Let me try to give an example.
I read a blog by a wonderful young philosopher, Matthew Segall, currently at the California Institute of Integral Studies. His work is passionate, full of wonder, and infinitely patient. Unsurprisingly, his work centers on Whitehead, the philosopher of infinite patience, who envisioned God as infinite patience.
In a recent post, he compared Whitehead and Marx, observing that Marx tended to deanimate the world, imagining it as stripped of agency and requiring human ideas, in contrast to Whitehead, for whom ideas (and values) travel through humans, but preexist, and do not depend on, humans.
It’s a wonderful post, offering much to think about, including some brilliantly selected quotes, such as:
Whitehead: “We have no right to deface the value-experience which is the very essence of the universe” (Modes of Thought 111).
And some provocative statements, such as:
Whitehead invites us to expand our conception so that we can sense that the idea of the Good generates the light and warmth of the Sun no less than the nuclear reactions and electromagnetic radiation known to physicists, that the idea of Beauty is at work in the evolution of peacocks and butterflies and roses and not just in Beethoven’s 9th or the Mona Lisa. Ideas don’t just shape history, they shape geohistory and indeed cosmic history.
It’s possible that Segall’s work, such as The Re-Emergence of Schelling: Philosophy in a Time of Emergency, written as a doctoral student, sparked recent workshops by the Claremont School of Theology on the question of whether philosophy (specifically, process relational thinking) can save the world.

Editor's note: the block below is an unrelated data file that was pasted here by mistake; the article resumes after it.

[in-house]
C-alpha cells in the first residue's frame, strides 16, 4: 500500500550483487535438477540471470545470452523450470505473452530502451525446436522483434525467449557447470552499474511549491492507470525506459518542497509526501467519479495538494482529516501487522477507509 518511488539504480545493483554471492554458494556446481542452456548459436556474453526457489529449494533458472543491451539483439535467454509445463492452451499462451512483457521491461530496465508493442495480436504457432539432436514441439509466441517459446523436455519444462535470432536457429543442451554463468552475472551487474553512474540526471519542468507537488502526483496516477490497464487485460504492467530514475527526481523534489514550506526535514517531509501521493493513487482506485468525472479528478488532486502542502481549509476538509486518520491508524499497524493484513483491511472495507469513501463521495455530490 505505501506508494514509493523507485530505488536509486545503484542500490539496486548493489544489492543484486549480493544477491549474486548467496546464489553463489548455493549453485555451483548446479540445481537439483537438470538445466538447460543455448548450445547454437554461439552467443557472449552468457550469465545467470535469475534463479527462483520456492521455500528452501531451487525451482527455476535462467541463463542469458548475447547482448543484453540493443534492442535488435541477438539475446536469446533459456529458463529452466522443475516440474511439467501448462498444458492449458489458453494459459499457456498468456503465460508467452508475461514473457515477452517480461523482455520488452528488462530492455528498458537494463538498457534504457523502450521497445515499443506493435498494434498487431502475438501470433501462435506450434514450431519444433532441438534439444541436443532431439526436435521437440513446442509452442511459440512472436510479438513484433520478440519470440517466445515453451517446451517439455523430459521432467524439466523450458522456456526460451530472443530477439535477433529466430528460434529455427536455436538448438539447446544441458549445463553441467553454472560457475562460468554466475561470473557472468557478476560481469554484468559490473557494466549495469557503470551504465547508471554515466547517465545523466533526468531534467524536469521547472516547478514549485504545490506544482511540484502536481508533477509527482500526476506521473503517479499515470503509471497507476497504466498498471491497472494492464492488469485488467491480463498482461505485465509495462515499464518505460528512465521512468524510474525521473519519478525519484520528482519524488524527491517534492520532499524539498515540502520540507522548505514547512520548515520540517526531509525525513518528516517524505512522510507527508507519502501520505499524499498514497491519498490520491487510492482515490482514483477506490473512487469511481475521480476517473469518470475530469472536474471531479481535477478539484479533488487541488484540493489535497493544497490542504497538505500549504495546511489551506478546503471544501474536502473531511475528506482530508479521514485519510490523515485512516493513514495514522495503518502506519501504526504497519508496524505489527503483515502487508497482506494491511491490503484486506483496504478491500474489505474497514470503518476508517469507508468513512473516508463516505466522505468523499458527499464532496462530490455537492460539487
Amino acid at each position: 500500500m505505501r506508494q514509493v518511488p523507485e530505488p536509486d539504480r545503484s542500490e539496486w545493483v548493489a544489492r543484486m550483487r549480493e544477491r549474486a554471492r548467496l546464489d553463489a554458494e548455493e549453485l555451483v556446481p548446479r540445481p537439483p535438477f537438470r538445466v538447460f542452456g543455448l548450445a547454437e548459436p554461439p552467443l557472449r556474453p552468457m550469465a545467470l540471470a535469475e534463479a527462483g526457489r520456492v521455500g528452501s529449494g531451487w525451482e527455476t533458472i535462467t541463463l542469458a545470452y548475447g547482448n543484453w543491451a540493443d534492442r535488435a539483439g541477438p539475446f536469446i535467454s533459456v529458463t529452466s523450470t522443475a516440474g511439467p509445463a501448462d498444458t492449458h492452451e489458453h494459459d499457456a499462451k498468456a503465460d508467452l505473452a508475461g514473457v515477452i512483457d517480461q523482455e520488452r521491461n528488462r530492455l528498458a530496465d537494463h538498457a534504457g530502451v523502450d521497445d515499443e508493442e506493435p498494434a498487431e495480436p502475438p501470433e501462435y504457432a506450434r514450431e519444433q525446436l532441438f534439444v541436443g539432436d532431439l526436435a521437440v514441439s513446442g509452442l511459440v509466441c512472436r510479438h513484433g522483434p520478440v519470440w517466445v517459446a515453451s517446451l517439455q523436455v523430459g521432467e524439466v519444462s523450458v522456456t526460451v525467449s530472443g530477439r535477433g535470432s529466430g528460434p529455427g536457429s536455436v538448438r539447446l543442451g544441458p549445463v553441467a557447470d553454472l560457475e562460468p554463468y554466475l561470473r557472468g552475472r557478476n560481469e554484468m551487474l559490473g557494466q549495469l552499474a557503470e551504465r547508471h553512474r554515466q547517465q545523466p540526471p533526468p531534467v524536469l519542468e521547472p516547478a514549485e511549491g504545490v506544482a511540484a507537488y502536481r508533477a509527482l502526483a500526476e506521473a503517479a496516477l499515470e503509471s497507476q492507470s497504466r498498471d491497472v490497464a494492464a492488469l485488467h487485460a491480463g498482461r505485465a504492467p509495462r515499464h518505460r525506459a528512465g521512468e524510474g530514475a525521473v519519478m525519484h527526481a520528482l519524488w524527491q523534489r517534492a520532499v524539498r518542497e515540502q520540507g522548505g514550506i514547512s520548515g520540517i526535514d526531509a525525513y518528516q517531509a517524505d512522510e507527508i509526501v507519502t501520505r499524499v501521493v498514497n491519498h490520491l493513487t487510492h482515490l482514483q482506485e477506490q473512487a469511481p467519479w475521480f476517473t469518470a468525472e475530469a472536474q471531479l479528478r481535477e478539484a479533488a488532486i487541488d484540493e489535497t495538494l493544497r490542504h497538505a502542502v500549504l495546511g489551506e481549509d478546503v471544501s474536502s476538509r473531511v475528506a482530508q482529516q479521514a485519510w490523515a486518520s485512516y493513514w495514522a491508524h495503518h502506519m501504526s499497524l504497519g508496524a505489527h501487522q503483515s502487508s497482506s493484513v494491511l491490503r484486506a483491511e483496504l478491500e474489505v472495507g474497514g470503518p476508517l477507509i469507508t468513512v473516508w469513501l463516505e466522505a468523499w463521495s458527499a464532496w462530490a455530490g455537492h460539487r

Segall’s Philosophy in a Time of Emergency notes the interest of process-relational thinkers such as C.S. Peirce and William James in Schelling, proposing that “Schelling’s philosophy provides many of the anthropological, theological, and cosmological resources necessary for bringing forth an alternative form of modernity no longer bent on the destruction of earth and the disintegration of human communities.”
I agree wholeheartedly that it’s vital to make an alternative modernity thinkable for ourselves. We have to make it as tangible as possible. And, to do that, we do very well to look at outlier thinkers like Schelling, whose naturphilosophie influenced the British Romantics through Coleridge, and who left powerful ripples in the modernity that ignored him.
At the same time, I cannot help but remember a visit I paid, in Varanasi, India, to Dr. P. Krishna, who runs the Krishnamurti study center at the Rajghat Education Center of the Krishnamurti Foundation India. As we sat on the lawn under majestic trees, and looked out on the Ganges River, he commented that one can be a philosophy professor, but that does not transform one’s consciousness. Ultimately what matters is our mode of attention. Our remarkably destructive and fragmented society is the product of a concerted effort, on the part of billions of people, to live inattentively.
More precisely, we have accepted certain limits on attention, and we have not questioned those limits. For this reason, we never (or rarely) come upon an etho-ecological mode of attention/experience. It’s fine to understand intellectually that everything flows, and that the cosmos involves pulsations of emotion, value, or relationship, but an actual shift has to take place, experientially, in attention.
We need to state the urgency of this shift more plainly. We need to state, factually, precisely, that our mode of attention is limited. We have to do more than critique the center; insight into the ways that the center operates (precluding relationship and difference) needs to actually lead us across the water, to the experience of attention without the center. Philosophy (in tandem with psychology and cultural theory) can help us understand why we have accepted (and policed) this limitation — why we have set a bar on etho-ecological attention. But we need to be less squeamish about saying, in good company with William Blake, that “the Eye altering alters all.”
In all my studies, in all my conversations with intellectuals, theorists, scientists, and philosophers, far too little is ever said about this need to alter the eye, or to relax the optic mode of perception into a haptic one. Perhaps this is too simple and obvious for philosophers — and perhaps that’s another reason why philosophy won’t save us.